In Ten Little Niggers, however, there is little sense that justice is being done – precisely because it shares the detective-generic convention that those who are killed do not much matter in themselves. They must die, in order to provide a mystery, but their deaths are not morally meaningful other than by virtue of being murders. In this case victims’ wrong-doings add piquancy to their passing – but not justice, within the novel’s moral rhetoric. If anyone with a similar, unpunished involvement in death in their own past reads the novel or sees an adaptation of it, this viewing may be uncomfortable, but also edged with relief that a Justice Wargrave is highly unlikely to exist in fact, and that such a punisher of wrong-doing is the villain of the piece. I am reminded of Episode 6 of Series 5 of the 1960s cult television series The Avengers, in which the culprit mimics his own cartoon creation The Winged Avenger in murdering ruthless businesspeople. The Avengers, John Steed and Emma Peel, are the heterodox agents of the State who track The Winged Avenger down; the distinction of morality and sanity between them is entirely clear.
To Priestley, by contrast, wrong-doings are not rhetorically cancelled out by an equal or greater one; they exist, pure and unaltered by time, in a Puritan realm where the bar for serious wrong-doing is set frighteningly low. We all nudge people on to their deaths in this narrative universe. And, of course – in our own world of sweatshops, trade inequality, environmental disasters, and voluntary wars or fitness-to-work tests pursued by democracies using, or in order to save, taxpayers’ money – so indeed it is.
But can one live with this apprehension? Not really. So most of us exist, psychologically, somewhere between Christie and Priestley – between ‘But at least I haven’t actually murdered anyone, and anyone would commit a worse act than me in avenging such wrong as I have done’, and ‘There is no feast without cruelty, and I feast every day’; probably much closer to the first end of the spectrum.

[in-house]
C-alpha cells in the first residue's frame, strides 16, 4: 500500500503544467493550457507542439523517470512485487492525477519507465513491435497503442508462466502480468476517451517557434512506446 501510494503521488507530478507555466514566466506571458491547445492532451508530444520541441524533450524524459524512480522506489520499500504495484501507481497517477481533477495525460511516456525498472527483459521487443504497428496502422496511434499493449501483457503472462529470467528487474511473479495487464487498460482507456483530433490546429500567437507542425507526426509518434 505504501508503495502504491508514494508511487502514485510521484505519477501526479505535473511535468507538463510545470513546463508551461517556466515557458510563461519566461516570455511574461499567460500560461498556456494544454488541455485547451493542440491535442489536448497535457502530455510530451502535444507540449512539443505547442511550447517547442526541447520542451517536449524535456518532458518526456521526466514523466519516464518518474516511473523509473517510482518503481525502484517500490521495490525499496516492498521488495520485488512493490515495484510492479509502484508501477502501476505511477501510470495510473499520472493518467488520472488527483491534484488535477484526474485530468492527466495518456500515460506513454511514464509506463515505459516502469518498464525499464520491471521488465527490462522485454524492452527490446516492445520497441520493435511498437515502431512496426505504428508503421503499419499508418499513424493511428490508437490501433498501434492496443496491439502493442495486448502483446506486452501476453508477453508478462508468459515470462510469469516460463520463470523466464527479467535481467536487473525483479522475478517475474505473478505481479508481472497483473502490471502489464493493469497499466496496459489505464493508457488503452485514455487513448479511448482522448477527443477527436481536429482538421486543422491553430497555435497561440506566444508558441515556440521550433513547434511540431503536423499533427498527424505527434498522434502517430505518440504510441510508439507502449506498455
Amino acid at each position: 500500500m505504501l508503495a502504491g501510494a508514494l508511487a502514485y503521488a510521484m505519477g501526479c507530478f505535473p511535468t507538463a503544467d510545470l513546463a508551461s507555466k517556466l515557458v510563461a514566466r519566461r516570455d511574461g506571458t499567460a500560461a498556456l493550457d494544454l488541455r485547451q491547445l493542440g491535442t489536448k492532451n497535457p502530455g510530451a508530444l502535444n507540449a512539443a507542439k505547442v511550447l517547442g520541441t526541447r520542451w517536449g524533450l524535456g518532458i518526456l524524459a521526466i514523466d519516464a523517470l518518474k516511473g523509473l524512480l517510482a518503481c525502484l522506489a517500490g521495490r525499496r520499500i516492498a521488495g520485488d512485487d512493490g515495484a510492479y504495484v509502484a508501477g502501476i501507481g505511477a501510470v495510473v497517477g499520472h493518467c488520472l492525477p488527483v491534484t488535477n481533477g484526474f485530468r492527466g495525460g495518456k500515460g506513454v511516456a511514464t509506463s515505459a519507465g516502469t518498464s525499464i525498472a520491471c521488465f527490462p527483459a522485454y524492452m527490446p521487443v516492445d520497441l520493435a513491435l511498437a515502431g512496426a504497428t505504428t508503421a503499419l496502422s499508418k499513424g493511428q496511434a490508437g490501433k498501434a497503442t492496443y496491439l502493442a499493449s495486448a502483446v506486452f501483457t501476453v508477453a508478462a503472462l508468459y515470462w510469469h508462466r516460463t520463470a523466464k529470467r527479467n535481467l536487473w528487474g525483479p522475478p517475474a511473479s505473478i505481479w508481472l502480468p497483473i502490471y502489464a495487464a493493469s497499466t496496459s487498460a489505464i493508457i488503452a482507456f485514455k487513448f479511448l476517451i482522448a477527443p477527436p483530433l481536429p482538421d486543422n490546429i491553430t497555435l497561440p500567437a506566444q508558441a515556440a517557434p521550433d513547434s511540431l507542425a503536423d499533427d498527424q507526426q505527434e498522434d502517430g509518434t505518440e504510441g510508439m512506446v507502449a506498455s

Works of art which impose so-called ‘poetic’ justice on those whom the law cannot reach or has not reached, are of course common. ‘The good end happily, and the bad unhappily. That is what fiction means’, as Wilde’s Miss Prism points out. An operator outside of the law – a Hamlet, or a James Bond – is not required in order to execute such justice within the plot; the artist can do it simply by writing the plot. This is what happens, for example, in Anna Karenina. Despite its Biblical epigraph ‘Vengeance is mine; I will repay, saith the Lord’, the Lord who determines that Anna will die is Tolstoy himself.
Whether such works, which do not explicitly arraign their characters, can have the same effect as Priestley’s play in forcing readers to hold themselves to account, will vary between individuals. Anyone who feels guilty for having created marital misery may find the novel difficult reading. If they are, however, the eloping D.H. Lawrence and married mother Frieda Weekley, then they will read it on their flight in a ‘how to be happy though livanted spirit’ (Lawrence’s words), and with an utter determination to avoid Anna’s descent towards suicide. I am glad that they did so. They were reading not in a Christie fashion, but in a positive, life-seeking one. Nobody should be crippled by guilt. But – and thus far Priestley is right – it can be right to be not crippled but careful in the future; and, better, to do something positive.